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Kathy Bradley
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By the time Lily and I got started on our walk on Saturday, the sun was already well over halfway up the sky and streaming through whatever is left of the ozone like a wide-angle laser. The wet air settled on my arms and the curls on the nape of my neck the minute I walked out onto the porch. The faint drone of bugs of every sort warned me that I would soon become someone’s lunch.
    August in south Georgia. It’s why the sissies move to Atlanta.
    About half a mile from the house, headed up the hill toward the crossroad, we came up on one of our neighbors, his truck and those of his companions loaded with deer stands.
    “It’s that time of year again,” Bruce said in greeting.
    “Yeh, and you couldn’t pay me money to be sitting in a tree stand in this kind of weather,” I told him, understanding, of course, that this is only one of many reasons why I’d never make much of a hunter.
    It was then that I noticed the little girl. Seven or eight years old, I’d guess, she’d stepped out of her daddy’s truck and was looking at Lily. She reached out her hand, palm up and Lily moved over to sniff. The little girl stood very still while Lily nuzzled her fingertips.
    “You know how to make friends with dogs, don’t you?” I asked.
    She didn’t say anything, just turned her hand over to rub it across Lily’s black head and my usually manic dog sat down in the road, panting quietly, as the little girl’s gentleness and innocence came pouring out in the light strokes of her fingers.
    For a moment, I was oblivious to the heat, the humidity, the hum of the insects around my face. For a moment, all the irritations and uncertainties and sadnesses that had crept onto my shoulders for the last few days seemed weightless. For a moment, the sun and summer and time stood still and all there was was a little girl and a dog looking into each other’s eyes.
    I asked and she told me her name was Brin. At least I think that’s what she said. She spoke in a soft voice, almost a whisper, and she didn’t look up at me for more than a second. It was Lily that interested her.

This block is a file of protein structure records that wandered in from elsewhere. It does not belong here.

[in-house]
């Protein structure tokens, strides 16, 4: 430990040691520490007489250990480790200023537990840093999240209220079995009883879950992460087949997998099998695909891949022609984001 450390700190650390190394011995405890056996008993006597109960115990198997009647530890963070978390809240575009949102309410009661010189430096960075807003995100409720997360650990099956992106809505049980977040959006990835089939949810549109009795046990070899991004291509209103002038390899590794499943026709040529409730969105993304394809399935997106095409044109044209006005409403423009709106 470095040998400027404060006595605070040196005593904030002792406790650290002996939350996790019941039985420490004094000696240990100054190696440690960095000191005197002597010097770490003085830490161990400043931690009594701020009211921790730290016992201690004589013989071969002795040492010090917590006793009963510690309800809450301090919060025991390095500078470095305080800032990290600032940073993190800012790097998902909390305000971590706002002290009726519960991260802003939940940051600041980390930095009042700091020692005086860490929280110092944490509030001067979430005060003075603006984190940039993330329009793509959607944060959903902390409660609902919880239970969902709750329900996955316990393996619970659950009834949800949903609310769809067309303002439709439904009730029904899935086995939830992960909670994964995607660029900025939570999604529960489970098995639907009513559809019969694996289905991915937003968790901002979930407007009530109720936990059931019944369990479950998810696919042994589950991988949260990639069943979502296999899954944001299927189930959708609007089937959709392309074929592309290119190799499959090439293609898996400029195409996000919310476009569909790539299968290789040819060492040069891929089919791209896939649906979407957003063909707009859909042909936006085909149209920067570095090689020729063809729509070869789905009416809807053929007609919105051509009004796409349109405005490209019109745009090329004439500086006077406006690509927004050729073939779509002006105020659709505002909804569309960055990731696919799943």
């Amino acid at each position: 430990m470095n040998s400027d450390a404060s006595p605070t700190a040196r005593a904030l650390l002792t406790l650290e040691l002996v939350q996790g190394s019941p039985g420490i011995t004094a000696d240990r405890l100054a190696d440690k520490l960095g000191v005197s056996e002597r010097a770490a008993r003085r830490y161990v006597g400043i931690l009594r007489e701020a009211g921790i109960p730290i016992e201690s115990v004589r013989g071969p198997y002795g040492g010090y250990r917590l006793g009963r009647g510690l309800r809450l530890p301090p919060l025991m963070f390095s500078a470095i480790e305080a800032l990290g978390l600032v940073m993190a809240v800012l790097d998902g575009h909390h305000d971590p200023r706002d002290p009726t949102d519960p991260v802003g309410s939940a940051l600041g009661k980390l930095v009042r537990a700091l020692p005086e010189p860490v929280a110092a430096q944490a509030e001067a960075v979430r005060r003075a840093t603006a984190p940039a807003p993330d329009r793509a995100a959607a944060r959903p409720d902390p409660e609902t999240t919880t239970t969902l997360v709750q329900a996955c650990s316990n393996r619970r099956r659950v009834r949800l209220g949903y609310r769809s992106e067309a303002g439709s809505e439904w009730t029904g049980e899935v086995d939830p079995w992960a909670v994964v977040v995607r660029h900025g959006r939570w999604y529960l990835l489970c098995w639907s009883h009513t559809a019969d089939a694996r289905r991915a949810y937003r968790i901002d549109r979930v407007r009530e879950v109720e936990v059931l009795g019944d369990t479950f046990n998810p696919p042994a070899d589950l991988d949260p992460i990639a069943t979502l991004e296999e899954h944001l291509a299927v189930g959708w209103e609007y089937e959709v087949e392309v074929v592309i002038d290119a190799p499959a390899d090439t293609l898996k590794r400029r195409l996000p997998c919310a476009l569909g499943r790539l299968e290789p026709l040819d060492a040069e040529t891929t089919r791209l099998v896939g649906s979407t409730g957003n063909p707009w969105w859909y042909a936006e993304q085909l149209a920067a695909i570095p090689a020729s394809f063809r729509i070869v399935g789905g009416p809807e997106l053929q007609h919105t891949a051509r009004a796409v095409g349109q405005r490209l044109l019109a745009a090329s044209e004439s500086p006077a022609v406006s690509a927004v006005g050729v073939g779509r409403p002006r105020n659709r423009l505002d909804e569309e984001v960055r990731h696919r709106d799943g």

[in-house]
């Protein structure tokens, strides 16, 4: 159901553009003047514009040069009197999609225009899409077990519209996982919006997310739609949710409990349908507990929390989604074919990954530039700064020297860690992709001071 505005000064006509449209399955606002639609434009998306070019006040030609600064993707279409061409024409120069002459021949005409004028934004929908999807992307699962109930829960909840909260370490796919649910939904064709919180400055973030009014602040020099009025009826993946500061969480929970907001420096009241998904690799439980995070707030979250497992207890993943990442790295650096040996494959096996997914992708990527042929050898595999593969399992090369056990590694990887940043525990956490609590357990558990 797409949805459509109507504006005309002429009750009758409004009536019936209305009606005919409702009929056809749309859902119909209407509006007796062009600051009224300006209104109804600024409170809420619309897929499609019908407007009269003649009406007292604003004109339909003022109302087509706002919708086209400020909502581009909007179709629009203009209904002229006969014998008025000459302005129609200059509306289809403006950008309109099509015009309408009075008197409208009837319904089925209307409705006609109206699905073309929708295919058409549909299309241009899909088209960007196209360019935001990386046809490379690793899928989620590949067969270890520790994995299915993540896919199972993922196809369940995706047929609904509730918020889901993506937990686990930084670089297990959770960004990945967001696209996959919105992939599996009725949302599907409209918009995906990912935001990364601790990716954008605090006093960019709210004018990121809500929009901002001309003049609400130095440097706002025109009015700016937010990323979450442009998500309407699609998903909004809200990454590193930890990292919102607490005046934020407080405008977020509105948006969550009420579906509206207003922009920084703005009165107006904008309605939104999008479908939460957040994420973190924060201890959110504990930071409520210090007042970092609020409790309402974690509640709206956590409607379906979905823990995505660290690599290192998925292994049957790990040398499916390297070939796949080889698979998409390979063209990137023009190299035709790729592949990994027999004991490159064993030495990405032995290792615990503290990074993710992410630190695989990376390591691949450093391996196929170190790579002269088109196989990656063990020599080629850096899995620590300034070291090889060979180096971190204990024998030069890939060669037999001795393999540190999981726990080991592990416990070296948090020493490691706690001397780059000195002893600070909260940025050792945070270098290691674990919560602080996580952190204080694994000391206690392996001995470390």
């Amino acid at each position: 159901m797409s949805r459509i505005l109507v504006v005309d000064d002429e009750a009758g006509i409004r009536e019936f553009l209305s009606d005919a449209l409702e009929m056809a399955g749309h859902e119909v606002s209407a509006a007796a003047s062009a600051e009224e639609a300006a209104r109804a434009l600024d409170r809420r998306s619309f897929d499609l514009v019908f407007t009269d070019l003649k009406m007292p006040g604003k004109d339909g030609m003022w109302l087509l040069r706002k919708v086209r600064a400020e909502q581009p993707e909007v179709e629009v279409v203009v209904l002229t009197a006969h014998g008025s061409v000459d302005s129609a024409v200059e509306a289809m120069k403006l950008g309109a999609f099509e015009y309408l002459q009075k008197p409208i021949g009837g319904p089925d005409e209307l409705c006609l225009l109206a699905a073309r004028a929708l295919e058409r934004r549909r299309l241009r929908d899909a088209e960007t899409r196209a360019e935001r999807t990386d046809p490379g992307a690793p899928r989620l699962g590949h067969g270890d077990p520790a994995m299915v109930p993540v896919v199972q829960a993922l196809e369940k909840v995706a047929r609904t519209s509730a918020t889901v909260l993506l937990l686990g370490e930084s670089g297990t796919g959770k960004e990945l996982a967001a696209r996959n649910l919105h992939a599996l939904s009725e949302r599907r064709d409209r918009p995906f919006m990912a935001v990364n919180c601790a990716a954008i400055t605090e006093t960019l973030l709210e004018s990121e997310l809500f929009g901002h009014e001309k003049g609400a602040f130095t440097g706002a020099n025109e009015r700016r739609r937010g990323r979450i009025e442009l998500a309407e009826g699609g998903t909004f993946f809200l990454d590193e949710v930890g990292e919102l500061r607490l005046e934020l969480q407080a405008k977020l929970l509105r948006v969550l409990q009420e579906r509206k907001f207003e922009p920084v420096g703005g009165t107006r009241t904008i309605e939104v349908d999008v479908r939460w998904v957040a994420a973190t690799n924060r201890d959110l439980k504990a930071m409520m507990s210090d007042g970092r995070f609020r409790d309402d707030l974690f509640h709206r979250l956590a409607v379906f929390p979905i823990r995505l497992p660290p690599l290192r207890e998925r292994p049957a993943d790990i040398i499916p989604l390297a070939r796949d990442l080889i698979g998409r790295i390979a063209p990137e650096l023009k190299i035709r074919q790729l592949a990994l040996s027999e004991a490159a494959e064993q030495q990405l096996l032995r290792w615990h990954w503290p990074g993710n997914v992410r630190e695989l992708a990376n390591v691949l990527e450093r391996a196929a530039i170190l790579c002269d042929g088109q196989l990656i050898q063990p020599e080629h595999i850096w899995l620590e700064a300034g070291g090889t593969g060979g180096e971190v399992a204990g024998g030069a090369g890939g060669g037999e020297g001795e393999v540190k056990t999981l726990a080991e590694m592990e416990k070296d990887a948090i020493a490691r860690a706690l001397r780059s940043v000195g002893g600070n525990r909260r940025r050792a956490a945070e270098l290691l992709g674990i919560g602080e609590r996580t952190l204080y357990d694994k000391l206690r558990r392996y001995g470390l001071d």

I said my good-byes to Bruce, waved to Brin’s dad in the truck and started back down the road. Lily reluctantly followed.
    Earlier in the morning the radio had reminded me that it had been 10 years since the nearly simultaneous deaths of Mother Teresa and Princess Diana. Much had been made at the time, and was being made again on this anniversary, of the vast divide between the lives of two women who, in life and in very different ways, had touched the lives of millions and who, in death and surprising similitude, had taught us all lessons about connectedness.
    Princess Diana’s gift, a commentator noted, was being able to create a sense of intimacy between herself and whoever else was present — be it a crowd of paparazzi or a single AIDS patient — and it was that ability that endeared her to anyone who ever met her. Mother Teresa did that with the poor and dying with which she chose to be surrounded, offering intimacy to those who had never known the healing power of relationship.
    Both of them, like all of us, were haunted by the pain and affliction of a less-than-perfect existence and from that pain and affliction had grown to understand the dependency of all creatures on each other. And both of them had learned the lesson that Mother Teresa articulated in these oft-quoted words: “I have found the paradox that if you love until it hurts, there can be no more hurt, only more love.”
    Something about the encounter with Brin made me think that she had already, somehow, learned that lesson herself and that my own knowledge of that truth would grow, somehow, deeper and truer as a result of that chance meeting.
    In the stickiness and sultriness, Lily and I walked almost all the way to the highway. On our way back, we found tire tracks and footprints in the powdery red dust at the top of the hill, the only evidence of our visitation by an angel in blue jeans and a camouflage baseball cap.
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